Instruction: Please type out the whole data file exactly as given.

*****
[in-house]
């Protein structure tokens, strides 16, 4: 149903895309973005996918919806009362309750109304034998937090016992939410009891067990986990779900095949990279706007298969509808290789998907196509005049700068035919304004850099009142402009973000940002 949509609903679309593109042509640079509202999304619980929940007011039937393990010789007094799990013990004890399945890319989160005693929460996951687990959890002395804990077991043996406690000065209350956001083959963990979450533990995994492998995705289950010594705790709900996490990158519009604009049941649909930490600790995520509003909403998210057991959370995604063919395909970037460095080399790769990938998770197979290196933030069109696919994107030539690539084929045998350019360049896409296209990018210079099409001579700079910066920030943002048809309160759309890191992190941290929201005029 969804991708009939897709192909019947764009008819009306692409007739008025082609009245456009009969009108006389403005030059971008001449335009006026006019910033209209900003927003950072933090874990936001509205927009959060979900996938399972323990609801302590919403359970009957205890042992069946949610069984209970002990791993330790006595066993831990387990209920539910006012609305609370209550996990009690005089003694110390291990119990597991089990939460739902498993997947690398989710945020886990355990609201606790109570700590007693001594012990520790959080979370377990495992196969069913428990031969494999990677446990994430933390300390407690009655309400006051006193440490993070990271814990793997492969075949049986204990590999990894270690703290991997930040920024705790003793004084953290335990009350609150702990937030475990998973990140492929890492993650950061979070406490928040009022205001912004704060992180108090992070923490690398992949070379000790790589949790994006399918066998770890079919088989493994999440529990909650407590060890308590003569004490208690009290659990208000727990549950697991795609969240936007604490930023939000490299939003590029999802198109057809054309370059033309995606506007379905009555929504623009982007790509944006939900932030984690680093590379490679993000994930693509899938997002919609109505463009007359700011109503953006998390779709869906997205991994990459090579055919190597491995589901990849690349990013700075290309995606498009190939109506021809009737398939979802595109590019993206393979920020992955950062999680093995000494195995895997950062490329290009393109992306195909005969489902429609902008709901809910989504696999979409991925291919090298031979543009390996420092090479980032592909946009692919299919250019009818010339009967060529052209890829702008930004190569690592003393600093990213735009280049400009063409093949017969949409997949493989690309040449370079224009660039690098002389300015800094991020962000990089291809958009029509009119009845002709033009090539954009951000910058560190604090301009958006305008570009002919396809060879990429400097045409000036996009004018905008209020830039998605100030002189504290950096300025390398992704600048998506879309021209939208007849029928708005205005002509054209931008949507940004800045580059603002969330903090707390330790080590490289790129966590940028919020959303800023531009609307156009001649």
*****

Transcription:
[in-house]
């Protein structure tokens, strides 16, 4: 149903895309973005996918919806009362309750109304034998937090016992939410009891067990986990779900095949990279706007298969509808290789998907196509005049700068035919304004850099009142402009973000940002 949509609903679309593109042509640079509202999304619980929940007011039937393990010789007094799990013990004890399945890319989160005693929460996951687990959890002395804990077991043996406690000065209350956001083959963990979450533990995994492998995705289950010594705790709900996490990158519009604009049941649909930490600790995520509003909403998210057991959370995604063919395909970037460095080399790769990938998770197979290196933030069109696919994107030539690539084929045998350019360049896409296209990018210079099409001579700079910066920030943002048809309160759309890191992190941290929201005029 969804991708009939897709192909019947764009008819009306692409007739008025082609009245456009009969009108006389403005030059971008001449335009006026006019910033209209900003927003950072933090874990936001509205927009959060979900996938399972323990609801302590919403359970009957205890042992069946949610069984209970002990791993330790006595066993831990387990209920539910006012609305609370209550996990009690005089003694110390291990119990597991089990939460739902498993997947690398989710945020886990355990609201606790109570700590007693001594012990520790959080979370377990495992196969069913428990031969494999990677446990994430933390300390407690009655309400006051006193440490993070990271814990793997492969075949049986204990590999990894270690703290991997930040920024705790003793004084953290335990009350609150702990937030475990998973990140492929890492993650950061979070406490928040009022205001912004704060992180108090992070923490690398992949070379000790790589949790994006399918066998770890079919088989493994999440529990909650407590060890308590003569004490208690009290659990208000727990549950697991795609969240936007604490930023939000490299939003590029999802198109057809054309370059033309995606506007379905009555929504623009982007790509944006939900932030984690680093590379490679993000994930693509899938997002919609109505463009007359700011109503953006998390779709869906997205991994990459090579055919190597491995589901990849690349990013700075290309995606498009190939109506021809009737398939979802595109590019993206393979920020992955950062999680093995000494195995895997950062490329290009393109992306195909005969489902429609902008709901809910989504696999979409991925291919090298031979543009390996420092090479980032592909946009692919299919250019009818010339009967060529052209890829702008930004190569690592003393600093990213735009280049400009063409093949017969949409997949493989690309040449370079224009660039690098002389300015800094991020962000990089291809958009029509009119009845002709033009090539954009951000910058560190604090301009958006305008570009002919396809060879990429400097045409000036996009004018905008209020830039998605100030002189504290950096300025390398992704600048998506879309021209939208007849029928708005205005002509054209931008949507940004800045580059603002969330903090707390330790080590490289790129966590940028919020959303800023531009609307156009001649």